Best Business Schools in California

By | March 2, 2019

Search top business school MBA programs in the state of California. Find latest rankings of MBA schools national wide and state wide. For detailed admissions statistics and graduate employment rate, check the following table for each top-ranked business college within California, with acceptance rate, average GPA and GMAT scores, as well as well tuition and starting salary information of all best MBA universities in California.

California is home to some of the most prestigious business schools in the nation. From the renowned Haas School of Business at the University of California, Berkeley to the Marshall School of Business at the University of Southern California, these top-notch institutions offer students a range of educational and professional opportunities. Depending on their desired career paths, students can choose from a variety of degree programs and courses that are designed to help them excel in their chosen fields.

At both schools, students have access to world-renowned faculty and industry experts who provide invaluable guidance and mentorship throughout their studies. In addition to providing quality education, these schools also offer exceptional hands-on learning experiences through internships and other experiential learning activities. Through these activities, students can gain valuable real-world experience while working in various industries related to their field of study. Furthermore, both universities offer career services for graduates who are searching for employment after graduation or seeking promotion within their current positions.

Moreover, each school has an alumni network where students can network with successful professionals from their chosen field or make connections with potential employers. Additionally, many business schools host events such as conferences and seminars which provide a great opportunity for networking with industry professionals as well as learning about new trends in the world of business.

All in all, California boasts some of the best business schools in the country that offer quality education combined with experiential learning opportunities and career services that will help prepare graduates for success in today’s competitive job market.

  • The capital city of California is Sacramento, which was established in 1854. With a land area of 97.9 mi2, Sacramento has a total population of 513,624 according to timedictionary.

Best Business Schools in California

National Ranking Best Business MBA Programs
2 Stanford University (Stanford, CA)
Acceptance rate: 7.0%
Average GMAT score: 730
Average undergraduate GPA: 3.70
Tuition: Full-time: $55,200 per year
Enrollment (full-time): 803
Average starting salary and bonus: $140,972
Full-time graduates employed at graduation: 75.6%Stanford University Business School
7 University of California–Berkeley (Haas) (Berkeley, CA)
Acceptance rate: 12.2%
Average GMAT score: 715
Average undergraduate GPA: 3.64
Tuition: In-state, full-time: $46,416 per year; Out-of-state, full-time: $53,396 per year
Enrollment (full-time): 492
Average starting salary and bonus: $129,776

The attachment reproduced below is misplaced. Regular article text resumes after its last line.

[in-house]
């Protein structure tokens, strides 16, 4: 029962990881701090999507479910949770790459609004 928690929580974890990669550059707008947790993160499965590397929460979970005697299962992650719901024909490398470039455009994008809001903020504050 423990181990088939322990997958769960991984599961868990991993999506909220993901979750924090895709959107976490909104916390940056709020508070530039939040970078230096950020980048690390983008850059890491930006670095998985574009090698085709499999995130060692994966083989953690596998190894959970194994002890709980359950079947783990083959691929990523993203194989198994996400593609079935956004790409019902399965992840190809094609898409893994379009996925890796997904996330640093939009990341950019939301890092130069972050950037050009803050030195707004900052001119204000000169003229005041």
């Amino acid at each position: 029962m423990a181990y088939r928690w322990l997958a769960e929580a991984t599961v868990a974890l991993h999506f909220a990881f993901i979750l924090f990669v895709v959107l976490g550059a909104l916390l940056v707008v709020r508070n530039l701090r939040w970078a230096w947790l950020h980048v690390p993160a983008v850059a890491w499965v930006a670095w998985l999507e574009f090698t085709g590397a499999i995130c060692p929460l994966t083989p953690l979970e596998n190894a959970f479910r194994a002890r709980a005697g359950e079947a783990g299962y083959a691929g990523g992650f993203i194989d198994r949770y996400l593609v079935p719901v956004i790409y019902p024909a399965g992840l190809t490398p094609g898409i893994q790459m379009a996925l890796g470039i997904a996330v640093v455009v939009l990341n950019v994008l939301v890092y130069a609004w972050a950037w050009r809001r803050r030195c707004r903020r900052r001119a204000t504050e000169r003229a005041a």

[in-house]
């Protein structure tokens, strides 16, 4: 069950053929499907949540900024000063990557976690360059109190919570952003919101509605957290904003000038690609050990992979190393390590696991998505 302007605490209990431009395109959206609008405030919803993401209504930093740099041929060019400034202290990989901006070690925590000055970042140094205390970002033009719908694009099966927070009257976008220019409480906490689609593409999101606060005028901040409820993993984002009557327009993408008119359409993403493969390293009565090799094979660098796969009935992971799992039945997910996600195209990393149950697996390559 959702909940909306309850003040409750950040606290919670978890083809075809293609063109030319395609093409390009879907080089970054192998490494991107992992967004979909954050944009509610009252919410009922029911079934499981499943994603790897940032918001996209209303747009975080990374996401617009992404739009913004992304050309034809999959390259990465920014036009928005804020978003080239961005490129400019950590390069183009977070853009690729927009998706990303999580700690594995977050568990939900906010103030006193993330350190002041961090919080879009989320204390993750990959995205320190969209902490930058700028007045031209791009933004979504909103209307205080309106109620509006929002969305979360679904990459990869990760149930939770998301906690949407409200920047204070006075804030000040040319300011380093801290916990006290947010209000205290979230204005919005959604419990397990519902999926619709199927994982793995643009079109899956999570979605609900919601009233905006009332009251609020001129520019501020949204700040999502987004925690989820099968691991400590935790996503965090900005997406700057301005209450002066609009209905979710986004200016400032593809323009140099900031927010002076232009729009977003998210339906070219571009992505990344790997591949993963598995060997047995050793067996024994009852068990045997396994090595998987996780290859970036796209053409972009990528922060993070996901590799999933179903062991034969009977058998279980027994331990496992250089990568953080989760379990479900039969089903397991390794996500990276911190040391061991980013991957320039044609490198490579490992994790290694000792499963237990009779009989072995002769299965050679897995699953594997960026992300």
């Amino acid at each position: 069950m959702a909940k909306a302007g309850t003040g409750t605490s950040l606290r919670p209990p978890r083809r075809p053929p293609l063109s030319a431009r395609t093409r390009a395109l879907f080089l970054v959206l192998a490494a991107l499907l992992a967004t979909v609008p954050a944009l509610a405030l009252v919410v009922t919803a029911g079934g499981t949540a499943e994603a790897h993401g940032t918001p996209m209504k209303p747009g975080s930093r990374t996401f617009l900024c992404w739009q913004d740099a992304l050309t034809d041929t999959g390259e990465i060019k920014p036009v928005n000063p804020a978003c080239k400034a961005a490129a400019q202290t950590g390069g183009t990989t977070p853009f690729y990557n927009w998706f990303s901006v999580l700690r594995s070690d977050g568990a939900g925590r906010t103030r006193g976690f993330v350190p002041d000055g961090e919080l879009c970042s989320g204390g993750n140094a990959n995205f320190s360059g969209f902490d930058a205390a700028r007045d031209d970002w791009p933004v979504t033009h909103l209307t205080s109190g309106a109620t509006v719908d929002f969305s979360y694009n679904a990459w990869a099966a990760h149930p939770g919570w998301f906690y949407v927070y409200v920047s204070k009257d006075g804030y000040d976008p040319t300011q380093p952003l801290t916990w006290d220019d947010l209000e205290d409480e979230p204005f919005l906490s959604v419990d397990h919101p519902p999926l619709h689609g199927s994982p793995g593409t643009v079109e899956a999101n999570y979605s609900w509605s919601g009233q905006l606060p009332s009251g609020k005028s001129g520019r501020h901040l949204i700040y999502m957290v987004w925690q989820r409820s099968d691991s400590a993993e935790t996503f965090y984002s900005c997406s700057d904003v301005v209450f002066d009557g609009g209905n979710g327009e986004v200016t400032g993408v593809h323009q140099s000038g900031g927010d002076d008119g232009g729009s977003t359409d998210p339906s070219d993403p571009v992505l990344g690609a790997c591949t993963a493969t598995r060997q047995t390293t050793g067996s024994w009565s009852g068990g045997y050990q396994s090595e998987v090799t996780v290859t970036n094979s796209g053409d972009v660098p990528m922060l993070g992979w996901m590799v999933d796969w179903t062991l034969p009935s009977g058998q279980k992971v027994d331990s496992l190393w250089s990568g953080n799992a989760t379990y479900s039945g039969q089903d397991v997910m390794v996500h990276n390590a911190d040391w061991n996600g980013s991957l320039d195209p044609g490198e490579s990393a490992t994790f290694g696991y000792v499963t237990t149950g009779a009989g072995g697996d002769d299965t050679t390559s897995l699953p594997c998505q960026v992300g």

Full-time graduates employed at graduation: 71.7%University of California--Berkeley Business School
15 University of California–Los Angeles (Anderson) (Los Angeles, CA)
Acceptance rate: 28.6%
Average GMAT score: 704
Average undergraduate GPA: 3.50
Tuition: In-state, full-time: $45,386 per year; Out-of-state, full-time: $52,580 per year
Enrollment (full-time): 750
Average starting salary and bonus: $119,109
Full-time graduates employed at graduation: 70.5%UCLA Business School
21 University of Southern California (Marshall) (Los Angeles, CA)
Acceptance rate: 27.0%
Average GMAT score: 687
Average undergraduate GPA: 3.30
Tuition: Full-time: $46,781 per year
Enrollment (full-time): 455
Average starting salary and bonus: $109,619
Full-time graduates employed at graduation: 66.9%University of Southern California Business School
36 University of California–Davis (Davis, CA)
Acceptance rate: 24.4%
Average GMAT score: 690
Average undergraduate GPA: 3.37
Tuition: In-state, full-time: $33,396 per year; Out-of-state, full-time: $45,641 per year
Enrollment (full-time): 109
Average starting salary and bonus: $96,758
Full-time graduates employed at graduation: 58.1%University of California--Davis Business School
48 University of California–Irvine (Merage) (Irvine, CA)
Acceptance rate: 32.1%
Average GMAT score: 663
Average undergraduate GPA: 3.32
Tuition: In-state, full-time: $36,343 per year; Out-of-state, full-time: $45,918 per year
Enrollment (full-time): 195
Average starting salary and bonus: $79,149
Full-time graduates employed at graduation: 57.3%University of California--Irvine Business School
75 Claremont Graduate University (Drucker) (Claremont, CA)
Acceptance rate: 55.5%
Average GMAT score: 633
Average undergraduate GPA: 3.32
Tuition: Full-time: $1,581 per credit
Enrollment (full-time): 96
Average starting salary and bonus: $77,000
Full-time graduates employed at graduation: 29.0%Claremont Graduate University Business School
81 Pepperdine University (Graziadio) (Malibu, CA)
Acceptance rate: 55.4%
Average GMAT score: 660
Average undergraduate GPA: 3.14
Tuition: Full-time: $40,270 per year
Enrollment (full-time): 276
Average starting salary and bonus: $75,360
Full-time graduates employed at graduation: 38.1%Pepperdine University Business School
96 Chapman University (Argyros) (Orange, CA)
Acceptance rate: 47.6%
Average GMAT score: 610
Average undergraduate GPA: 3.34
Tuition: Full-time: $1,250 per credit
Enrollment (full-time): 69
Average starting salary and bonus: $64,253
Full-time graduates employed at graduation: 63.6%Chapman University Business School
99 University of California–Riverside (Anderson) (Riverside, CA)
Acceptance rate: 59.8%
Average GMAT score: 585
Average undergraduate GPA: 3.35